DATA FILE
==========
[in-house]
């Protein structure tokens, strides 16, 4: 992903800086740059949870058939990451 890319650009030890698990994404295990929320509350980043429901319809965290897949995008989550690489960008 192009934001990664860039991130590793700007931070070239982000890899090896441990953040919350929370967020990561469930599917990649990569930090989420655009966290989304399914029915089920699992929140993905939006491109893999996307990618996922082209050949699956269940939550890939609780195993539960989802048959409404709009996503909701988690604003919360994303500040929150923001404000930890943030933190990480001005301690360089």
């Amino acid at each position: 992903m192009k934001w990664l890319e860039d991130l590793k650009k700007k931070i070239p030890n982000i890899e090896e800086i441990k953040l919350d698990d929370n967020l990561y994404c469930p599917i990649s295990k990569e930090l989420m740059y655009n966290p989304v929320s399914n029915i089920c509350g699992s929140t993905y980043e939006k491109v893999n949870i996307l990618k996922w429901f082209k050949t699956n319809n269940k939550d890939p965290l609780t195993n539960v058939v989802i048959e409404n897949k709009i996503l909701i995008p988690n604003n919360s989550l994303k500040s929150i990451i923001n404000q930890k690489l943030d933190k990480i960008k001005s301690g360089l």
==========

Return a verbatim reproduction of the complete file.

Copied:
[in-house]
């Protein structure tokens, strides 16, 4: 992903800086740059949870058939990451 890319650009030890698990994404295990929320509350980043429901319809965290897949995008989550690489960008 192009934001990664860039991130590793700007931070070239982000890899090896441990953040919350929370967020990561469930599917990649990569930090989420655009966290989304399914029915089920699992929140993905939006491109893999996307990618996922082209050949699956269940939550890939609780195993539960989802048959409404709009996503909701988690604003919360994303500040929150923001404000930890943030933190990480001005301690360089």
């Amino acid at each position: 992903m192009k934001w990664l890319e860039d991130l590793k650009k700007k931070i070239p030890n982000i890899e090896e800086i441990k953040l919350d698990d929370n967020l990561y994404c469930p599917i990649s295990k990569e930090l989420m740059y655009n966290p989304v929320s399914n029915i089920c509350g699992s929140t993905y980043e939006k491109v893999n949870i996307l990618k996922w429901f082209k050949t699956n319809n269940k939550d890939p965290l609780t195993n539960v058939v989802i048959e409404n897949k709009i996503l909701i995008p988690n604003n919360s989550l994303k500040s929150i990451i923001n404000q930890k690489l943030d933190k990480i960008k001005s301690g360089l």